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Education Students Briefing: Looming UK consumer law changes, the impact on colleges and universities

  • United Kingdom
  • Education - Briefings

29-04-2014

There have been lively pedagogical debates within the education sector on whether or not students in further and higher education should be treated as consumers. However, as a matter of law, students are to be regarded as consumers because the legal relationship between colleges and universities, and each of its students, is one of contract. The “student contract” has received a significant amount of publicity over the past few months further to the Office of Fair Trading publishing  its report entitled “Universities’ Terms and Conditions” (February 2014)which considered the fairness of institutions imposing academic sanctions for non academic debts and the report of its findings on ITS Call For Information on the higher education market (March 2014) which raised questions concerning the fairness and reasonableness of conditions  found in some universities’ student contracts. Please see our briefings on these reports accessible here and here.

The report reinforces the position that, as consumers, students are afforded significant consumer rights when dealing with colleges and universities. Whilst the OFT has closed its current investigation without taking any action, colleges and universities need to be aware that there are imminent consumer law changes which will be implemented during the course of 2014 and beyond. It is, therefore, essential that colleges and universities review their current terms and conditions to ensure compliance with these new requirements.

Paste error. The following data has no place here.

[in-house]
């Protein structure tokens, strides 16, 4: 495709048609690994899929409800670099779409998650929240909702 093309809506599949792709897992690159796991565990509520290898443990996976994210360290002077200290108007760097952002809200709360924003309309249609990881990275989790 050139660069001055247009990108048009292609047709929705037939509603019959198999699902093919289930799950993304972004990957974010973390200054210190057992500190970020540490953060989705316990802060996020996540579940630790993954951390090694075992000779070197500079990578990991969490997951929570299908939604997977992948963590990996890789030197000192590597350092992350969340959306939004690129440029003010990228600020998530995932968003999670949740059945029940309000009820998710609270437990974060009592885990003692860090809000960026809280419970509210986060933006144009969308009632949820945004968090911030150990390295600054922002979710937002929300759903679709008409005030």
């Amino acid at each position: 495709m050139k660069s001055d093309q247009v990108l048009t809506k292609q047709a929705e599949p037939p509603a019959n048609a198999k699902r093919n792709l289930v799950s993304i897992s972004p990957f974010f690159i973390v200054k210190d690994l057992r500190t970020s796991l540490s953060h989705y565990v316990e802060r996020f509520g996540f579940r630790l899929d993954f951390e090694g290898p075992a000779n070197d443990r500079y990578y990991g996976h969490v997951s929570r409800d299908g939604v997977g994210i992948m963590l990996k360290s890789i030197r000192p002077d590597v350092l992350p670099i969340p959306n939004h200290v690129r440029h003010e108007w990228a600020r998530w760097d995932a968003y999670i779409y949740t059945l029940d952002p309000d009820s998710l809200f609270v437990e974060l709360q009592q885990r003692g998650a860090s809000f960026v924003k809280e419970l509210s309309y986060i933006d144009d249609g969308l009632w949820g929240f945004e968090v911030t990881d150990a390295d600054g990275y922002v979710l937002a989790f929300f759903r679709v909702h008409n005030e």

Consumer Rights Directive

A new Consumer Rights Directive (the “CRD”) was adopted by the Council of the European Union and was published in the Official Journal in November 2011. Member states had until 13 December 2013 to adopt and publish measures to implement the CRD, so that its requirements could take effect from 13 June 2014. The main instrument the UK Government will use to implement the Directive in the UK is the Consumer Contracts (Information, Cancellation and Additional Payments) Regulations 2013.

The CRD covers contracts for sales of goods and services from businesses to consumers, including those made at a distance or away from business premises. It is particularly relevant to the student contract which is frequently entered into between an institution and a student other than “face-to-face”, for example by post, telephone or where students utilise electronic admission systems via the internet.   

The CRD seeks to ensure that consumers receive clear information on specific aspects of potential contracts, such as the main characteristics of the service to be provided, the price, and all additional charges and fees, before they sign a contract (especially where the contract is entered into other than face-to-face). The aim is to assist consumers to make informed choices, first time around.

The CRD provides consumers with other rights, too, including:

  • an extended 14 calendar day cancellation period for contracts entered into other than face-to-face;
  • a ban on the use of “pre-ticked” boxes where such use requires a student to incur additional charges, and instead requires students to provide their express consent to any such additional payments; and